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Weather in Focus

By Tim Harris
Staff Writer
Good Morning. It seems like “Heat and Storms” is becoming the song of the summer. Across the country, people are facing dangerous conditions. The persistence of severe weather and extreme heat is a great reminder of just how important it is for you to stay connected to local alerts.

Smartphones can be a lifesaver. If enabled, The Weather Channel app will send you tailored alerts based on your precise location if you should become threatened by severe weather. It’s also a good idea to make sure you have government alerts enabled on your smartphone as well — that way, authorized government alerting authorities like the National Weather Service, Federal Emergency Management Agency and the Department of Homeland Security can reach you to share important information.

Weather In Focus

Evacuees fill rubber boats in flooded streets in China.
(Associated Press/Andy Wong)
Over the past few days, China’s capital city of Beijing has recorded the highest rainfall total of the last 140 years due to remnants of Typhoon Doksuri. The city picked up nearly 30 inches of rain between Saturday and Wednesday morning. Heavy rain has resulted in severe flooding, and more than 20 people have died.

What We’re Tracking


What percentage of wildfires in the U.S. are caused by lightning strikes?

  1. 2%
  2. 85%
  3. 15%
  4. Nearly all fires are caused by lightning strikes
See the answer at the end of this newsletter.

This Caught My Eye

Photograph of smiling meteorologist Jon Erdman wearing a button up shirt. Jonathan Erdman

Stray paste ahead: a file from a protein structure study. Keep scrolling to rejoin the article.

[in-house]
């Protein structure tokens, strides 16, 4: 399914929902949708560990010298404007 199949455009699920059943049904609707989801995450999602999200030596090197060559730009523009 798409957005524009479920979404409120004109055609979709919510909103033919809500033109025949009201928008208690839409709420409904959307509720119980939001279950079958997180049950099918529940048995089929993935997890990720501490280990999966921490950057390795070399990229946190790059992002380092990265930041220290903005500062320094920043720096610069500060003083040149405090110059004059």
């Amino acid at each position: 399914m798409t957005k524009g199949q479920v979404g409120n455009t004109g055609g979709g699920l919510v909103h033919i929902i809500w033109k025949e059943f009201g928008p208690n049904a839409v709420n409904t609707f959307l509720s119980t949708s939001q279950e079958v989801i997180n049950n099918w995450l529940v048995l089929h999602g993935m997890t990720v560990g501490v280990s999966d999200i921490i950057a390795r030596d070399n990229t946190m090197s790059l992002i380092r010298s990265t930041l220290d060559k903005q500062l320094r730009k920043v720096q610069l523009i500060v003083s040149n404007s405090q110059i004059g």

Senior Digital Meteorologist
This loop shows a succession of tropical weather outlooks issued by the National Hurricane Center each day at 8 a.m. EDT from last Thursday through Wednesday morning. (NOAA/NHC)
Striking Out

In baseball, it’s often said, “Nobody bats a thousand,” meaning no baseball player gets a hit every time. The same holds true in hurricane season. Over the past week, we had been tracking an area of low pressure between Africa and the Lesser Antilles, dubbed Invest 96L. Its persistence eventually prompted the National Hurricane Center to assign a high chance of development in its tropical weather outlook.

Its northward curl into the central Atlantic happened as expected, but this disturbance never developed. That was despite some computer models last week suggesting it would become at least Tropical Storm Emily.

Invest 96L was a classic illustration that ocean water temperatures, despite being the warmest in at least 40 years, aren’t the be-all and end-all for development. You also need a cooperative atmosphere. Dry air, then wind shear — nemeses of tropical cyclones common early in the hurricane season — refused to allow this disturbance to maintain concentrated, persistent thunderstorms needed to form a tropical depression.

This is something we’ll watch this season. El Niño hasn’t yet flexed its muscles on the tropical Atlantic weather pattern. But stronger El Niños usually produce stronger wind shear and sinking, dry air near the Caribbean Sea. So while we’re headed into the hurricane season’s busiest time of year, don’t be surprised if a few other systems like this swing and miss.


Weather Words

‘Cloud Flash’